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How to separate the good hospitals from the bad

The process of choosing a hospital when seeking medical care can be haphazard. Many choose the nearest hospital. They may assume all hospitals are created equal, or they may just not know how to tell a good facility from a bad one. There has been an increase in the information prospective patients can find when it comes to hospital quality. More information is not better information, however, if it does not help you choose the best hospital to treat your condition.


Grades and metrics


Several groups have taken up the challenge to assign grades, scores or other metrics to hospitals to distinguish one from the next. Unfortunately, these rating systems suffer from a number of problems. A study of the various ratings assigned to hospitals showed that there was little to no consistency from one to the next. A hospital could easily achieve top marks from one rating system and middling to bad scores from the next. It is not clear if the cause of this inconsistency is a lack of rigor or an emphasis on different metrics to determine a good hospital from a bad one. What is clear is that you can’t necessarily rely on a single grade to tell you whether the hospital you are considering is safe.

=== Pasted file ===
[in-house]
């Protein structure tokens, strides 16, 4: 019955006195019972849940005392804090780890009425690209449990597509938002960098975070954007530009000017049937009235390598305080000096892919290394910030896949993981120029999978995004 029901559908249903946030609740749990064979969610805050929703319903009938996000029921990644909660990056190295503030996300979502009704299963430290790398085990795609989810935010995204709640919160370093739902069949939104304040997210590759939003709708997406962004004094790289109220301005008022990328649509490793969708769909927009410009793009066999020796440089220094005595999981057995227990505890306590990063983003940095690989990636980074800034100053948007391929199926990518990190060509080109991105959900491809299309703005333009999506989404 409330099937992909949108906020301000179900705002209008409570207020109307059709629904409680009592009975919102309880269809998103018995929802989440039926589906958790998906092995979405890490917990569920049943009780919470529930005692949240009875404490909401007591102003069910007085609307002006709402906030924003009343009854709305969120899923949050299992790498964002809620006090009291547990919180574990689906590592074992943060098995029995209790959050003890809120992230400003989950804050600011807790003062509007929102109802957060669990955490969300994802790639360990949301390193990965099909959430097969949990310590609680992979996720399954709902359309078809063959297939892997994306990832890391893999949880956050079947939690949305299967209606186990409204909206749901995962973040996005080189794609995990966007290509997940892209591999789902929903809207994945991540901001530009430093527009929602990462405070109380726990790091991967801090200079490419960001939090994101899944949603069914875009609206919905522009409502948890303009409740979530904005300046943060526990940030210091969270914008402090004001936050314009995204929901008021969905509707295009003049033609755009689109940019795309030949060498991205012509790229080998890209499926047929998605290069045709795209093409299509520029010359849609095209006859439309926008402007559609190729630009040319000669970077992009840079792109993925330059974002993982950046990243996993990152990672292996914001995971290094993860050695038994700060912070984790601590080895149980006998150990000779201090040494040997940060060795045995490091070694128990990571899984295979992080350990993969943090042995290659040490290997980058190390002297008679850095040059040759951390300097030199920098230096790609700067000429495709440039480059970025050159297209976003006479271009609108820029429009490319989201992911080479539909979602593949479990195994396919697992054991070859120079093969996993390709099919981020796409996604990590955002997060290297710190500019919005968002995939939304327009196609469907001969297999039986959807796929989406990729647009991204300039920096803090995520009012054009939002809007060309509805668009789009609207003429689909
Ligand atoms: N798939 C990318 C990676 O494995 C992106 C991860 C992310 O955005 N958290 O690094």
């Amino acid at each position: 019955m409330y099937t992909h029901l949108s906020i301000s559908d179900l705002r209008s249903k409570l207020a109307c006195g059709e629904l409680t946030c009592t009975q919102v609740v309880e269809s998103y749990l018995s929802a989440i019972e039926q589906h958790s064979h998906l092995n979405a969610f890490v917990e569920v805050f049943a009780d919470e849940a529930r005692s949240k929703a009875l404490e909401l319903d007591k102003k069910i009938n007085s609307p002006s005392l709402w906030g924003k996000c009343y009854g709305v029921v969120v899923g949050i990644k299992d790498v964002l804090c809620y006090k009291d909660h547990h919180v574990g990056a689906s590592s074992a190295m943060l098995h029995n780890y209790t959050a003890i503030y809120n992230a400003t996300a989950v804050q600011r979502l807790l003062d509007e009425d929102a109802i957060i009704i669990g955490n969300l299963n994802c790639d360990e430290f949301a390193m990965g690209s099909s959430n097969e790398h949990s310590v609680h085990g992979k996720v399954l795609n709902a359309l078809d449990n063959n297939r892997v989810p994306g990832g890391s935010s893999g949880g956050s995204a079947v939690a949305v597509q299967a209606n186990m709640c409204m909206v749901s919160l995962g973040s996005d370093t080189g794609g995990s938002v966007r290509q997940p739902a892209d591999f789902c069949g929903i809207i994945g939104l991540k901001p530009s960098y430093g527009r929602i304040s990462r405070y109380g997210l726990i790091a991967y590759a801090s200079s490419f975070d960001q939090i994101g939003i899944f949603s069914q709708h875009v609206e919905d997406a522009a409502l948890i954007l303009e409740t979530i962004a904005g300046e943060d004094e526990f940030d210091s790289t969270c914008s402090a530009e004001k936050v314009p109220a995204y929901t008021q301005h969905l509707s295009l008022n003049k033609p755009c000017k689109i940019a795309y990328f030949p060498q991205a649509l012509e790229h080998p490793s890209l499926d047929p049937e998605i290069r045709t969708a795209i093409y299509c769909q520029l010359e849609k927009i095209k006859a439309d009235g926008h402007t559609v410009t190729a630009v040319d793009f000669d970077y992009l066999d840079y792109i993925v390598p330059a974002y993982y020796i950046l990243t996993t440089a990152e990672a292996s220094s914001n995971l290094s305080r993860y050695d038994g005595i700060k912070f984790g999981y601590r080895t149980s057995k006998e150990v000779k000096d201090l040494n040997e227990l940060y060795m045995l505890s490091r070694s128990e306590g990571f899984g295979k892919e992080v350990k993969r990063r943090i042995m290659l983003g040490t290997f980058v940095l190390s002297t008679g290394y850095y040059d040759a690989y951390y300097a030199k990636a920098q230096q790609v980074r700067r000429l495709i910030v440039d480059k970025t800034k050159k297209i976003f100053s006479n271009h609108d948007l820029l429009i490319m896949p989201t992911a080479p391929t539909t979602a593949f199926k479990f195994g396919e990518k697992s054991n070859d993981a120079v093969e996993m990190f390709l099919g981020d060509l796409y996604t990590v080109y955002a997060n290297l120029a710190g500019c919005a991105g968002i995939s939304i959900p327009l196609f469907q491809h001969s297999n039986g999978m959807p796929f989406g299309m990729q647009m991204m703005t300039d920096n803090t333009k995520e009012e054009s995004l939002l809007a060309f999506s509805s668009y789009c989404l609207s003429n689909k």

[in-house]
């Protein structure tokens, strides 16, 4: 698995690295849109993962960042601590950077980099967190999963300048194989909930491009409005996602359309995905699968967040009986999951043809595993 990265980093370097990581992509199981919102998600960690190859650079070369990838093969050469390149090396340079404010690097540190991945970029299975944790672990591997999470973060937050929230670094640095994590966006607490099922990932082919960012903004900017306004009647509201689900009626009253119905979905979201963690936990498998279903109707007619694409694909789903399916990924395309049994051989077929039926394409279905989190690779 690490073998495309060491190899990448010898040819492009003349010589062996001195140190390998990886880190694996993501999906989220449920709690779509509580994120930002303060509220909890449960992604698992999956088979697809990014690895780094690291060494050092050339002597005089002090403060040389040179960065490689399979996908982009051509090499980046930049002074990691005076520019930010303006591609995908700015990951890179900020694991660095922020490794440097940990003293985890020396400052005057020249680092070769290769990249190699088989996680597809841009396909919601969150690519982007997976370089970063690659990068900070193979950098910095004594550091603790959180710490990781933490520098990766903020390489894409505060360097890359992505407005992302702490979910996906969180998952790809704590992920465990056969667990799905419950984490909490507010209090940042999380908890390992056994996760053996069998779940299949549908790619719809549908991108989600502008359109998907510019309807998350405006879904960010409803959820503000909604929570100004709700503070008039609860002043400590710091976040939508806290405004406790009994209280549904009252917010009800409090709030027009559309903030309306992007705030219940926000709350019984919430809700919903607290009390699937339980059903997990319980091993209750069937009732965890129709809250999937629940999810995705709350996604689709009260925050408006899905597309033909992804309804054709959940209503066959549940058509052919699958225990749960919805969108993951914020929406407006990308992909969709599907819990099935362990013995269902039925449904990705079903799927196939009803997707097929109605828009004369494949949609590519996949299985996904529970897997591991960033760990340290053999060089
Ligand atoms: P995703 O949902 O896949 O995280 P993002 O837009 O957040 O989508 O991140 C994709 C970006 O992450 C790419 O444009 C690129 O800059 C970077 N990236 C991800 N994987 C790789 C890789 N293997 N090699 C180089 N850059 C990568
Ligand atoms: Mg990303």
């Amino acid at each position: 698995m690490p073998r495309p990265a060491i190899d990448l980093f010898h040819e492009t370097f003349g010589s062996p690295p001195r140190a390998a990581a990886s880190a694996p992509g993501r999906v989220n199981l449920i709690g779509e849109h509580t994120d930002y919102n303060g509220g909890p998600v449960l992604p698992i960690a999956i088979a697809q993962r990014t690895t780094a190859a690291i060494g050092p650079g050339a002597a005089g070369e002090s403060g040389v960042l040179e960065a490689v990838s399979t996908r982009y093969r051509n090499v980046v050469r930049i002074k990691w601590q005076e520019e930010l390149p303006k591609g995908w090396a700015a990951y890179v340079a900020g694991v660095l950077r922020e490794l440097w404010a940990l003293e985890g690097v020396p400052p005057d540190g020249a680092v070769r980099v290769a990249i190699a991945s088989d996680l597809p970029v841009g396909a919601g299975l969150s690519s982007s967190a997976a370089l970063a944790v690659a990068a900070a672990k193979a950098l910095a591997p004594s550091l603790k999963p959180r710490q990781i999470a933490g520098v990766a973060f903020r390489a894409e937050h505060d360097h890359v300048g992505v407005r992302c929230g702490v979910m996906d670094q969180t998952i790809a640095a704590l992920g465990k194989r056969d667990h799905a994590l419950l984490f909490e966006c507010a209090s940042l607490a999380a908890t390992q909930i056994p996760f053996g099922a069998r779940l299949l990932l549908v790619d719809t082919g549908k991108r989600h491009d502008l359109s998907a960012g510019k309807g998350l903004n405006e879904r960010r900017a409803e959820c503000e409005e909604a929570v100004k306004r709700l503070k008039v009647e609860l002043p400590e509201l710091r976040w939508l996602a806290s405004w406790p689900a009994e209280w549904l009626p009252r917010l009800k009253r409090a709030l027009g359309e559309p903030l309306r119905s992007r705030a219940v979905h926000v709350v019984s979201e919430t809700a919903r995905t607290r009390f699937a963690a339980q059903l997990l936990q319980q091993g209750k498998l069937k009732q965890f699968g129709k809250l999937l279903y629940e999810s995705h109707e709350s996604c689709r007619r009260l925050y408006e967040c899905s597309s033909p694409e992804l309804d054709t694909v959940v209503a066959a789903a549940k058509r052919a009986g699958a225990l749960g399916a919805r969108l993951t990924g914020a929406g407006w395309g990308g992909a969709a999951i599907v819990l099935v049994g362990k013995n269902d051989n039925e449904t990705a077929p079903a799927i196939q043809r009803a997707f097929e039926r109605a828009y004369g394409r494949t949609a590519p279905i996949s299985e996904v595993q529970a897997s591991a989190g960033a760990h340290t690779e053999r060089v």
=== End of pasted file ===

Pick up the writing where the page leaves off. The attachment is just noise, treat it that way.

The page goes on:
Where to turn


Another recent study pinpointed a metric that did correlate with better patient outcomes. Patient satisfaction scores turned out to be a comparatively reliable predictor of things like mortality rate and readmission rate. If the patients were satisfied with the treatment they received, it was more likely that the hospital was doing a better than average job of protecting patient safety. The metric isn’t perfect, but it’s a place to start for people choosing where to get a procedure done.


Patient safety


Hospitals and doctors should prioritize patient safety in every decision they make. Sadly, medical mistakes are common and patients are often made to suffer due to outdated or unsafe policies used by health care facilities. Patients and their loved ones need to be vigilant to protect themselves and hold negligent facilities responsible for their misdeeds.


Source: The New York Times, “Which Metrics on Hospital Quality Should Patients Pay Attention To," by Austin Frakt, 24 June 207

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